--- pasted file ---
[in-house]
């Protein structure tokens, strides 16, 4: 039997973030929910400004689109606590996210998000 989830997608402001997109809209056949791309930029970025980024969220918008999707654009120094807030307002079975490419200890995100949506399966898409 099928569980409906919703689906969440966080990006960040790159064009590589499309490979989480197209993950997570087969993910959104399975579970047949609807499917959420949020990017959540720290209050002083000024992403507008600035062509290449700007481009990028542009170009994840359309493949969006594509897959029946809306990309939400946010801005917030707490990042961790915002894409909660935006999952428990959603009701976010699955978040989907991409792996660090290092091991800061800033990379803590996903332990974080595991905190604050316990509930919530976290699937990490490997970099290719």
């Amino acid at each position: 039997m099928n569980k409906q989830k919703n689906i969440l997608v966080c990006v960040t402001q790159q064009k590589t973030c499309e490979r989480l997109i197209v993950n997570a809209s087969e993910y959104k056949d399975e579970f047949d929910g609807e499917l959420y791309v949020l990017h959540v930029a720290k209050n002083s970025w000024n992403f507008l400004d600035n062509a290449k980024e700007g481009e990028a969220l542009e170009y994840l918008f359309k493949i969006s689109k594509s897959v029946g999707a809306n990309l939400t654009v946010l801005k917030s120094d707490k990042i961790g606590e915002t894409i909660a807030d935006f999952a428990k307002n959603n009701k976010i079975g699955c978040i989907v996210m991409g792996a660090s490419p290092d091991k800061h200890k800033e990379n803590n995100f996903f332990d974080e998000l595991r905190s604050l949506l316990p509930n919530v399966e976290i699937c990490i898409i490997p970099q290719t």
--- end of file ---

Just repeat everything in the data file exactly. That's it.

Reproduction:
[in-house]
């Protein structure tokens, strides 16, 4: 039997973030929910400004689109606590996210998000 989830997608402001997109809209056949791309930029970025980024969220918008999707654009120094807030307002079975490419200890995100949506399966898409 099928569980409906919703689906969440966080990006960040790159064009590589499309490979989480197209993950997570087969993910959104399975579970047949609807499917959420949020990017959540720290209050002083000024992403507008600035062509290449700007481009990028542009170009994840359309493949969006594509897959029946809306990309939400946010801005917030707490990042961790915002894409909660935006999952428990959603009701976010699955978040989907991409792996660090290092091991800061800033990379803590996903332990974080595991905190604050316990509930919530976290699937990490490997970099290719």
């Amino acid at each position: 039997m099928n569980k409906q989830k919703n689906i969440l997608v966080c990006v960040t402001q790159q064009k590589t973030c499309e490979r989480l997109i197209v993950n997570a809209s087969e993910y959104k056949d399975e579970f047949d929910g609807e499917l959420y791309v949020l990017h959540v930029a720290k209050n002083s970025w000024n992403f507008l400004d600035n062509a290449k980024e700007g481009e990028a969220l542009e170009y994840l918008f359309k493949i969006s689109k594509s897959v029946g999707a809306n990309l939400t654009v946010l801005k917030s120094d707490k990042i961790g606590e915002t894409i909660a807030d935006f999952a428990k307002n959603n009701k976010i079975g699955c978040i989907v996210m991409g792996a660090s490419p290092d091991k800061h200890k800033e990379n803590n995100f996903f332990d974080e998000l595991r905190s604050l949506l316990p509930n919530v399966e976290i699937c990490i898409i490997p970099q290719t």